A few weeks ago, I caught Toy Story on TV. I haven’t seen it in at least fifteen years, and obviously it holds up brilliantly. But I forgot – or as a kid, didn’t notice – the intense shifts in belief and self-doubt that Buzz Lightyear goes through. And it occurred to me that really, we’re all Buzz Lightyear.
Because we all remember a time in our lives when we believed we could do anything. Whatever we dreamed of, it could be ours. We were the Buzz who comes straight out of the box. Believing so firmly in our own ideas of destiny that there was simply no other way life could go except exactly the way we pictured it. I still remember thinking that anything was possible. Wanting to be an Olympic figure skater before the teacher quietly pulled my parents aside and suggested that I would be better suited to something in which I displayed a more “natural talent”. Wanting to be a ballerina or a photographer or an explorer or any other number of things that kids decide they want to be before the world (or in the case of my figure skating, athletic ability) told them no.
Do you remember the first time someone told you no when you told them what you dreamed of doing? Maybe the word itself didn’t come out, but something like “Oh honey, that’s not realistic”, or “Maybe you should try something else”, or – perhaps most often as you took your first steps into the real world – “That will never make you any money.” We get used to ‘no’. We adjust our expectations of ourselves to ‘no’. We become the Buzz who realizes that he isn’t the only Buzz Lightyear of Star Command, but one of thousands. Millions, even. We come to the terrifying realization that maybe we’re not as special as we though. As worthy. As talented. As deserving of good things.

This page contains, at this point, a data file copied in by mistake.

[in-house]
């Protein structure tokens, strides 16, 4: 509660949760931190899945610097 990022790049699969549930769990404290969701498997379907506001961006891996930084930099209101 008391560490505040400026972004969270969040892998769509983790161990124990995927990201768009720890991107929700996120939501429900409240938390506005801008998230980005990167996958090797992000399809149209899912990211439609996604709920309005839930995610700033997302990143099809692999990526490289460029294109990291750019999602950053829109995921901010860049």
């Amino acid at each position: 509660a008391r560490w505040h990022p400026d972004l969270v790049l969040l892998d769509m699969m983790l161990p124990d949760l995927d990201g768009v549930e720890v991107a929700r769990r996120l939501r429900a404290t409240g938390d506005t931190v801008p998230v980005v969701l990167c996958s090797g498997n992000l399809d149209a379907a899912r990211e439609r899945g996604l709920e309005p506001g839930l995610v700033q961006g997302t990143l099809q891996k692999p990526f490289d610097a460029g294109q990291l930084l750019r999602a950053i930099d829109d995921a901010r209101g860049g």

And that, as Buzz Lightyear could tell you, is a lie. We are one of millions (billions, in fact), but we are still the only one of us who is, well, us. The only model with our SKU. Buzz needs to get torn down so his false belief in himself can turn into real belief. Belief born out of hearing ‘no’, asking the tough questions, realizing that things aren’t as rosy as they seem but being willing to carry on anyway. That new sense of belief comes from the determination to succeed, not the assumption that success is freely given.
By the end of Toy Story, Buzz has his self-confidence back, and arguably he’s better off for the struggles that he went through. Because confidence that has never been tested is a fragile thing. Confidence that is born out of challenges and hard questions and even harder answers is more difficult to shake when the next struggle or moment of doubt comes down the line.
We are all Buzz Lightyear. We can all go to infinity and beyond. We just have to get over a few hurdles first.